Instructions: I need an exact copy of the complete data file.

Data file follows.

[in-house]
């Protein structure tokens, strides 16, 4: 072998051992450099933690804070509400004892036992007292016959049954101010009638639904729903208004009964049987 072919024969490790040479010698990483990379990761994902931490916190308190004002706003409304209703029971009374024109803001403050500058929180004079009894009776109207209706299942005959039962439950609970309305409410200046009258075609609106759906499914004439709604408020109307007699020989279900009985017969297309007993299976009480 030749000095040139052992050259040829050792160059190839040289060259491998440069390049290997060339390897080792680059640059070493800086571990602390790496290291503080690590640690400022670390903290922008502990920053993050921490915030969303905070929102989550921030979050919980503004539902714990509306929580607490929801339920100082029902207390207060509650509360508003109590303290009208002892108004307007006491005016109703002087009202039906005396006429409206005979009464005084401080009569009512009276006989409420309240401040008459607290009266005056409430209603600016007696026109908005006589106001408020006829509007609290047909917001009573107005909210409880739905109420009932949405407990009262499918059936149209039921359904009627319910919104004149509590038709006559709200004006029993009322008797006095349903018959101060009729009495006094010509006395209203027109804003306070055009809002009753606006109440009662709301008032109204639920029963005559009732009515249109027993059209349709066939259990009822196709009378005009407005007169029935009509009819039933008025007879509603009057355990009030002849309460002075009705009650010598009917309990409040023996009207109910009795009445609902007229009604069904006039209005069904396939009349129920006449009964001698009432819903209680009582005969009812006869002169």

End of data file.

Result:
[in-house]
């Protein structure tokens, strides 16, 4: 072998051992450099933690804070509400004892036992007292016959049954101010009638639904729903208004009964049987 072919024969490790040479010698990483990379990761994902931490916190308190004002706003409304209703029971009374024109803001403050500058929180004079009894009776109207209706299942005959039962439950609970309305409410200046009258075609609106759906499914004439709604408020109307007699020989279900009985017969297309007993299976009480 030749000095040139052992050259040829050792160059190839040289060259491998440069390049290997060339390897080792680059640059070493800086571990602390790496290291503080690590640690400022670390903290922008502990920053993050921490915030969303905070929102989550921030979050919980503004539902714990509306929580607490929801339920100082029902207390207060509650509360508003109590303290009208002892108004307007006491005016109703002087009202039906005396006429409206005979009464005084401080009569009512009276006989409420309240401040008459607290009266005056409430209603600016007696026109908005006589106001408020006829509007609290047909917001009573107005909210409880739905109420009932949405407990009262499918059936149209039921359904009627319910919104004149509590038709006559709200004006029993009322008797006095349903018959101060009729009495006094010509006395209203027109804003306070055009809002009753606006109440009662709301008032109204639920029963005559009732009515249109027993059209349709066939259990009822196709009378005009407005007169029935009509009819039933008025007879509603009057355990009030002849309460002075009705009650010598009917309990409040023996009207109910009795009445609902007229009604069904006039209005069904396939009349129920006449009964001698009432819903209680009582005969009812006869002169």